Landmark legislation to phase out detention of minors for status offenses such as truancy, running away from home, and other non-criminal behavior today passed out of the Washington state Senate.

Washington currently incarcerates more youth than any other state in the country by a significant margin. Senate Bill 5596 would phase out the use of juvenile detention for status offenders by July 1, 2020.

“In 2016, over 1,700 young people were incarcerated for non-criminal behavior in our state,” said bill sponsor Sen. Jeannie Darneille, D-Tacoma. “The logic of existing law, that we ought to take kids out of school for failing to attend, is backward. Now is the time for our state to rectify a broken system that has been proven to inflict more harm than good on our young people.”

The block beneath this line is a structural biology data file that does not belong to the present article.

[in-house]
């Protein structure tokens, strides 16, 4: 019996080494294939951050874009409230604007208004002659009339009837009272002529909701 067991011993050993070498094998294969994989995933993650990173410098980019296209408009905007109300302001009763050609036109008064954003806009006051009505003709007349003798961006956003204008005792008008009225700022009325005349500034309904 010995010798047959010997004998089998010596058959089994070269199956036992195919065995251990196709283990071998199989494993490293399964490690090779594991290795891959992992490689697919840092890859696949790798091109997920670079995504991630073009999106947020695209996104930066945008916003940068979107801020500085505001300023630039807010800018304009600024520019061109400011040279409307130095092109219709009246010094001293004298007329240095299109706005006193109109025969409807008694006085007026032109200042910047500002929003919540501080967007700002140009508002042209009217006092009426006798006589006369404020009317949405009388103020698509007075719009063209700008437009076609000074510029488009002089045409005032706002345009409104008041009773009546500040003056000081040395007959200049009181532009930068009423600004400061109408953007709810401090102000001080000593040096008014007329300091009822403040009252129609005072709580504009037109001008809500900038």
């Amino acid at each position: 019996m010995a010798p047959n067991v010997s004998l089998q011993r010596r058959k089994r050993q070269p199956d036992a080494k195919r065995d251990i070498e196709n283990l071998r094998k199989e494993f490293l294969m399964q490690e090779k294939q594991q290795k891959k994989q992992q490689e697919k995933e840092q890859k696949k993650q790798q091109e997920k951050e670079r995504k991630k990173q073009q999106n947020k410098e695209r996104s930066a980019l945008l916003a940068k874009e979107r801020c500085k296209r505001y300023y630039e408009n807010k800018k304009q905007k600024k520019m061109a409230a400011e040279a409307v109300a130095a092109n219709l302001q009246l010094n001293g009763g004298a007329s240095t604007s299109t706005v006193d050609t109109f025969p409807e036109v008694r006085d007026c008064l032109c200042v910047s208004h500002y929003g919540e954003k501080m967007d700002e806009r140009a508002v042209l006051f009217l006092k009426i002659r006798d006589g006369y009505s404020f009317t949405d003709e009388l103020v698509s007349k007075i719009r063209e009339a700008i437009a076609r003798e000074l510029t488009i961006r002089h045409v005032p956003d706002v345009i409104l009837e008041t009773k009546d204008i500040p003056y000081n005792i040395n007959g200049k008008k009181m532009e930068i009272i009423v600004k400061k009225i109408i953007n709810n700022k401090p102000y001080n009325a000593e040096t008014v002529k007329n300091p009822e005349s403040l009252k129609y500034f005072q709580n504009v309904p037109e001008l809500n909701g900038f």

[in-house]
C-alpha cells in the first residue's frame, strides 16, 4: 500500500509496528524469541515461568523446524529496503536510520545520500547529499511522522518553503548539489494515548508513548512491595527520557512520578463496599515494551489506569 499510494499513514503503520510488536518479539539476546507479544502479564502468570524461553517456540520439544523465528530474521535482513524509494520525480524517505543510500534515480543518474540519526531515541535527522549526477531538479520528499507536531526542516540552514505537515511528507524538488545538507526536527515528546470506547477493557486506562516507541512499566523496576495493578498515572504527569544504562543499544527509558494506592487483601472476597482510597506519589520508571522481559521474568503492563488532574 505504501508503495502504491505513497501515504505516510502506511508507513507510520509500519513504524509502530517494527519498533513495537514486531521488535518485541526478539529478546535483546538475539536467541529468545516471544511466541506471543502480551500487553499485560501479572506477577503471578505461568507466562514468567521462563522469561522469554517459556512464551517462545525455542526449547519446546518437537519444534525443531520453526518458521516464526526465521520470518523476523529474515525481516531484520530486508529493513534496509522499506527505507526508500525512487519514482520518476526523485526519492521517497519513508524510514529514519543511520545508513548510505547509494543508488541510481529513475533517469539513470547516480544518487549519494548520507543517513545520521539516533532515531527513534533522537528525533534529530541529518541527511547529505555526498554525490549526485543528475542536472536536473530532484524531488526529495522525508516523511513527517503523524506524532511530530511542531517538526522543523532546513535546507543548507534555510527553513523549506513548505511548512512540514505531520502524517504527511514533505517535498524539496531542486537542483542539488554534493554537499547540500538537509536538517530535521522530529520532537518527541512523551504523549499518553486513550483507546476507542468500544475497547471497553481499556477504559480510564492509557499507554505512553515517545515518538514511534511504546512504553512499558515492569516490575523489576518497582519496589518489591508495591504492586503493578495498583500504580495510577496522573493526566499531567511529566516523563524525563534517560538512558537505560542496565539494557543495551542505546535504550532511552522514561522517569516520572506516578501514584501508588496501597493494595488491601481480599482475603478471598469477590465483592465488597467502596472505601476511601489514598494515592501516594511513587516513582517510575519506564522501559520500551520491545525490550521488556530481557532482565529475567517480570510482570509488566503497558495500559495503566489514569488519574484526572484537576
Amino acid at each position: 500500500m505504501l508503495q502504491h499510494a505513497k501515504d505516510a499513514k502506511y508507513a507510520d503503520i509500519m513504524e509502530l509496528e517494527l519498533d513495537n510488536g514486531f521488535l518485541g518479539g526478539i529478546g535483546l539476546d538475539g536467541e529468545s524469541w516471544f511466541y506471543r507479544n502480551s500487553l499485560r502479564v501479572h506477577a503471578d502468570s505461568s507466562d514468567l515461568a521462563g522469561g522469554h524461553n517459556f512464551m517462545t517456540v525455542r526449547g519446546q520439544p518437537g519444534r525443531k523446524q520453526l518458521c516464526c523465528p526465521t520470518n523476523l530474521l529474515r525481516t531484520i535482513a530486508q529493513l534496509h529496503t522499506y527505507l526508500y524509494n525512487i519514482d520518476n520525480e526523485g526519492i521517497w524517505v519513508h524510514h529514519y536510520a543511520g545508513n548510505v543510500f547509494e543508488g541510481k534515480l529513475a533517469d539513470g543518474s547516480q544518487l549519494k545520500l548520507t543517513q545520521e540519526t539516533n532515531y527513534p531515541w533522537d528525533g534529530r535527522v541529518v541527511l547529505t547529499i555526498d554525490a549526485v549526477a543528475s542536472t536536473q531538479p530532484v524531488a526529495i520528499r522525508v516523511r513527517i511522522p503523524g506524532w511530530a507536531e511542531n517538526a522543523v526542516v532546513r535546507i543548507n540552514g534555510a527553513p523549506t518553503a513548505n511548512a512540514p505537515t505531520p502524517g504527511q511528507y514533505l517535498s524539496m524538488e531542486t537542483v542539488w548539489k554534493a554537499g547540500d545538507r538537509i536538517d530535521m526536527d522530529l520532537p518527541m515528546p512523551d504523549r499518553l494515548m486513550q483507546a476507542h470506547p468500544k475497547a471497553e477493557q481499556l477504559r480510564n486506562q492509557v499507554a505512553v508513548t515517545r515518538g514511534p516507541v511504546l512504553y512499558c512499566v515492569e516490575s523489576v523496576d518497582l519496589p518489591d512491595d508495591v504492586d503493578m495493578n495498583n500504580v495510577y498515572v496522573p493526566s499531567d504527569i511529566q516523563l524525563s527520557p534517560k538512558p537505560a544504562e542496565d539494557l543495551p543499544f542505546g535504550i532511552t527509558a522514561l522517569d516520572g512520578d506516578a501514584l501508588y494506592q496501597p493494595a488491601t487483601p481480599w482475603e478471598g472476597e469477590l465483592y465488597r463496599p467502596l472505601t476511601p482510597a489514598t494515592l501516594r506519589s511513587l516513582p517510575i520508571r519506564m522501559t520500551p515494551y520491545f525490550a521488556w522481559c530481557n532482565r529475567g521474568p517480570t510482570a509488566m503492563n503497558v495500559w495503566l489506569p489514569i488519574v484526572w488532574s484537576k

During the phase-out period leading up to full implementation, the bill requires status offenders in detention to be separated from juveniles detained for criminal offenses.

“Our system is simply not working for the young people and families of our state who are in desperate need of additional resources to address serious obstacles they may be facing in their lives,” added Darneille. “This legislation sends a clear message that incarceration is no longer an acceptable avenue for addressing the barriers our children face on the path to becoming healthy participants in our society.”

SB 5596 passed on a bipartisan 26-22 vote and now moves to the House of Representatives for consideration.